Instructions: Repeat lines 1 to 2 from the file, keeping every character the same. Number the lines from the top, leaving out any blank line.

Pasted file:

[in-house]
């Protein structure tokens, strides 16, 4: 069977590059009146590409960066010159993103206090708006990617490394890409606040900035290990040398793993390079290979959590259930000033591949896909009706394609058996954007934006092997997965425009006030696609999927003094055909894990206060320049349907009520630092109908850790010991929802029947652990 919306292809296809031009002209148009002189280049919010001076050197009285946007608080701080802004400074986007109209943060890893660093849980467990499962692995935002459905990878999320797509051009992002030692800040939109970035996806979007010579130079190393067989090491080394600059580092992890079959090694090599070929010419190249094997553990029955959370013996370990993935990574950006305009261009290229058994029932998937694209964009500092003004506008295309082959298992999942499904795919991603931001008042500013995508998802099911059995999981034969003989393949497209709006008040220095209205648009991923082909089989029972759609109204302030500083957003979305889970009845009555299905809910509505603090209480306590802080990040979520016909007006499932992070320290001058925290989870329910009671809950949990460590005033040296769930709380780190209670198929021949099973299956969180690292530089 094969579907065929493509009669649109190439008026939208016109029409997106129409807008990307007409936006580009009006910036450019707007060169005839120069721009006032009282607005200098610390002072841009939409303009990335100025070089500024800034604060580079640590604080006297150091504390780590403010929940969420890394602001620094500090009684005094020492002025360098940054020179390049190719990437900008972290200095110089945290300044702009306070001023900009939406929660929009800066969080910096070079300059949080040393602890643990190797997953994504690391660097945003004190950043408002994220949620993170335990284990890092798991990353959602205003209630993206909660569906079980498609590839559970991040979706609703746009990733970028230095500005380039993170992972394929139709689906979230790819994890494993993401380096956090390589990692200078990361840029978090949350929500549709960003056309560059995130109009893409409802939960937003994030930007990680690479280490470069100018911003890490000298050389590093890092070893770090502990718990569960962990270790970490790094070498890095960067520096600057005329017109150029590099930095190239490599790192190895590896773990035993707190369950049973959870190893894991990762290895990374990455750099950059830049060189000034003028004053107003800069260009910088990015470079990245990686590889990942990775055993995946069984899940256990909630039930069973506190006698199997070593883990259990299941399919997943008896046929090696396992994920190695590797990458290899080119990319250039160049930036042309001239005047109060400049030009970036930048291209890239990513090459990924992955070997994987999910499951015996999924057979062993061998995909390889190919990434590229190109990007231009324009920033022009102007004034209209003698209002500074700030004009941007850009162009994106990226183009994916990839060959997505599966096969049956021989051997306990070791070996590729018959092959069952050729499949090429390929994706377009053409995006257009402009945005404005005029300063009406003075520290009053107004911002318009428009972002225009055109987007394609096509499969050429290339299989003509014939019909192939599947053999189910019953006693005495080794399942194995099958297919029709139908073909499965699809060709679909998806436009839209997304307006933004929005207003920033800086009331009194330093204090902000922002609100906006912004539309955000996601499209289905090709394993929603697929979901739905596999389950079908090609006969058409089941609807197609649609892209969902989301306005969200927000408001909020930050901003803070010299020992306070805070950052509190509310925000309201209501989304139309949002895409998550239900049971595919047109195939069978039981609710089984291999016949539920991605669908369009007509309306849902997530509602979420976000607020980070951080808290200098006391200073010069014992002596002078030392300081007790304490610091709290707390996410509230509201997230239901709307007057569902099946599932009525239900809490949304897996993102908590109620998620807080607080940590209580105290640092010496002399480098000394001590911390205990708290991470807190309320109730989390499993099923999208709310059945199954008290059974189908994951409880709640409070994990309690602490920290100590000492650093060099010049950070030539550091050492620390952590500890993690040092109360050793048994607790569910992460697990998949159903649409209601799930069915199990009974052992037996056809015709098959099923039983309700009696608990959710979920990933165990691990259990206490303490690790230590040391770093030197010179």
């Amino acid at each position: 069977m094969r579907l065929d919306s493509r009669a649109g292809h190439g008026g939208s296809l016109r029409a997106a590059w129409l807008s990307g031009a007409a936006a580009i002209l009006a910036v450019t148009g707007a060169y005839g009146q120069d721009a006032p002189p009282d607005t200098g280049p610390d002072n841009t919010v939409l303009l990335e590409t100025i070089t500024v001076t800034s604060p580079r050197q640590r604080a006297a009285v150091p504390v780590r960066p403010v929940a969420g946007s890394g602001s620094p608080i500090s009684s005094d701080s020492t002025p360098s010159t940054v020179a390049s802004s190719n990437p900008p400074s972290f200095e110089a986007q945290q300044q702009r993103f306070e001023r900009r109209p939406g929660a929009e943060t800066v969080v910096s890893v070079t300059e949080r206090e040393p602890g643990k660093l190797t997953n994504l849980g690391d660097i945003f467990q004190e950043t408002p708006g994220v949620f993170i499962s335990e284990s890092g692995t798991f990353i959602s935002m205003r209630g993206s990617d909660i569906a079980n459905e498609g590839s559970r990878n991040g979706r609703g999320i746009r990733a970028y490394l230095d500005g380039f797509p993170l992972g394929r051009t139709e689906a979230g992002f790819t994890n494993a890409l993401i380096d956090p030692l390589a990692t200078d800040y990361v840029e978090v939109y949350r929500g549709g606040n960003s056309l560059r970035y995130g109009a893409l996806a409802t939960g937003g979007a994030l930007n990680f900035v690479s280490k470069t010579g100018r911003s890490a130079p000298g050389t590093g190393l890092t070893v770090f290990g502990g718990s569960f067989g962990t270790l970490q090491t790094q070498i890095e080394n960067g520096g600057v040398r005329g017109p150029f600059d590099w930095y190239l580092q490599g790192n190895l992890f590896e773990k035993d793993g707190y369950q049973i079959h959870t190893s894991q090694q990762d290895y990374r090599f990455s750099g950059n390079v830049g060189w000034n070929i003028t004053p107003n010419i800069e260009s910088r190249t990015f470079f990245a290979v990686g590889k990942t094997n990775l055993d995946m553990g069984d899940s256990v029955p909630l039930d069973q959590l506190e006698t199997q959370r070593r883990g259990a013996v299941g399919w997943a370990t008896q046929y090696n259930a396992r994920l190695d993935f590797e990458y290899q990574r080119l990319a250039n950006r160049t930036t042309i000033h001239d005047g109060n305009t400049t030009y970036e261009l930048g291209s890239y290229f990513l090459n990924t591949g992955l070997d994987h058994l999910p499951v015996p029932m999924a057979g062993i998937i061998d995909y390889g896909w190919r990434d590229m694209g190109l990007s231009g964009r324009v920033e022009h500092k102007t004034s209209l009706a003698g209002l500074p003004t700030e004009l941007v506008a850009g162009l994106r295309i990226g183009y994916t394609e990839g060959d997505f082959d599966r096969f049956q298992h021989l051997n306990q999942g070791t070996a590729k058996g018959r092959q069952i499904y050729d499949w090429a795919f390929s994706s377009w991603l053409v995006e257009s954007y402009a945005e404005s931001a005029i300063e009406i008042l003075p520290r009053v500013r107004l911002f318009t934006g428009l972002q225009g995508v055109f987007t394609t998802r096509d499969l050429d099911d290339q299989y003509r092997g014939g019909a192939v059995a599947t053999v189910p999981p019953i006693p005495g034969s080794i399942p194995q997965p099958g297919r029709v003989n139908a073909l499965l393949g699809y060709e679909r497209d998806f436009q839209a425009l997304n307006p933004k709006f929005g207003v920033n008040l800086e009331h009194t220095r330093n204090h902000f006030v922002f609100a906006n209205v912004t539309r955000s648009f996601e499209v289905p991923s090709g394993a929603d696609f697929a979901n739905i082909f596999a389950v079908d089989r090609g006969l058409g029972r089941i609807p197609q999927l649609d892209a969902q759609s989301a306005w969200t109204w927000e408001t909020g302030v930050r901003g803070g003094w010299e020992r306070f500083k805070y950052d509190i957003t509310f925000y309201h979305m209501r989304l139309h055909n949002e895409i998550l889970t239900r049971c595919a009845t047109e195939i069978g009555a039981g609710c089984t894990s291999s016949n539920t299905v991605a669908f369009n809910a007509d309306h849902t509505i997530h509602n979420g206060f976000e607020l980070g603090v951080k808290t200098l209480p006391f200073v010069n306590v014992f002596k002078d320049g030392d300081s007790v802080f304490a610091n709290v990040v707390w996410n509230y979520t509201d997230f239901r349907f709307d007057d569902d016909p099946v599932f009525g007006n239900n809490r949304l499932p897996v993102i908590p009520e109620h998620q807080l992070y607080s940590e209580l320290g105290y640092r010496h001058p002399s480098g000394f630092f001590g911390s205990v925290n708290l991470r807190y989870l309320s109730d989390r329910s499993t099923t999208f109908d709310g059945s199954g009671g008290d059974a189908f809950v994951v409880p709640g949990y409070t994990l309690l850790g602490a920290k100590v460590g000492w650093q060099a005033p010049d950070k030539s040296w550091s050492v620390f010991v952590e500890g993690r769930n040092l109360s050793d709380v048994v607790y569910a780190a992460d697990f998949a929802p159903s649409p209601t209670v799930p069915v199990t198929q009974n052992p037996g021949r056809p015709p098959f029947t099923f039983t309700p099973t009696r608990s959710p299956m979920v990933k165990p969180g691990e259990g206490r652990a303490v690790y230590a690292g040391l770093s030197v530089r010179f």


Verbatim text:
[in-house]
């Protein structure tokens, strides 16, 4: 069977590059009146590409960066010159993103206090708006990617490394890409606040900035290990040398793993390079290979959590259930000033591949896909009706394609058996954007934006092997997965425009006030696609999927003094055909894990206060320049349907009520630092109908850790010991929802029947652990 919306292809296809031009002209148009002189280049919010001076050197009285946007608080701080802004400074986007109209943060890893660093849980467990499962692995935002459905990878999320797509051009992002030692800040939109970035996806979007010579130079190393067989090491080394600059580092992890079959090694090599070929010419190249094997553990029955959370013996370990993935990574950006305009261009290229058994029932998937694209964009500092003004506008295309082959298992999942499904795919991603931001008042500013995508998802099911059995999981034969003989393949497209709006008040220095209205648009991923082909089989029972759609109204302030500083957003979305889970009845009555299905809910509505603090209480306590802080990040979520016909007006499932992070320290001058925290989870329910009671809950949990460590005033040296769930709380780190209670198929021949099973299956969180690292530089 094969579907065929493509009669649109190439008026939208016109029409997106129409807008990307007409936006580009009006910036450019707007060169005839120069721009006032009282607005200098610390002072841009939409303009990335100025070089500024800034604060580079640590604080006297150091504390780590403010929940969420890394602001620094500090009684005094020492002025360098940054020179390049190719990437900008972290200095110089945290300044702009306070001023900009939406929660929009800066969080910096070079300059949080040393602890643990190797997953994504690391660097945003004190950043408002994220949620993170335990284990890092798991990353959602205003209630993206909660569906079980498609590839559970991040979706609703746009990733970028230095500005380039993170992972394929139709689906979230790819994890494993993401380096956090390589990692200078990361840029978090949350929500549709960003056309560059995130109009893409409802939960937003994030930007990680690479280490470069100018911003890490000298050389590093890092070893770090502990718990569960962990270790970490790094070498890095960067520096600057005329017109150029590099930095190239490599790192190895590896773990035993707190369950049973959870190893894991990762290895990374990455750099950059830049060189000034003028004053107003800069260009910088990015470079990245990686590889990942990775055993995946069984899940256990909630039930069973506190006698199997070593883990259990299941399919997943008896046929090696396992994920190695590797990458290899080119990319250039160049930036042309001239005047109060400049030009970036930048291209890239990513090459990924992955070997994987999910499951015996999924057979062993061998995909390889190919990434590229190109990007231009324009920033022009102007004034209209003698209002500074700030004009941007850009162009994106990226183009994916990839060959997505599966096969049956021989051997306990070791070996590729018959092959069952050729499949090429390929994706377009053409995006257009402009945005404005005029300063009406003075520290009053107004911002318009428009972002225009055109987007394609096509499969050429290339299989003509014939019909192939599947053999189910019953006693005495080794399942194995099958297919029709139908073909499965699809060709679909998806436009839209997304307006933004929005207003920033800086009331009194330093204090902000922002609100906006912004539309955000996601499209289905090709394993929603697929979901739905596999389950079908090609006969058409089941609807197609649609892209969902989301306005969200927000408001909020930050901003803070010299020992306070805070950052509190509310925000309201209501989304139309949002895409998550239900049971595919047109195939069978039981609710089984291999016949539920991605669908369009007509309306849902997530509602979420976000607020980070951080808290200098006391200073010069014992002596002078030392300081007790304490610091709290707390996410509230509201997230239901709307007057569902099946599932009525239900809490949304897996993102908590109620998620807080607080940590209580105290640092010496002399480098000394001590911390205990708290991470807190309320109730989390499993099923999208709310059945199954008290059974189908994951409880709640409070994990309690602490920290100590000492650093060099010049950070030539550091050492620390952590500890993690040092109360050793048994607790569910992460697990998949159903649409209601799930069915199990009974052992037996056809015709098959099923039983309700009696608990959710979920990933165990691990259990206490303490690790230590040391770093030197010179």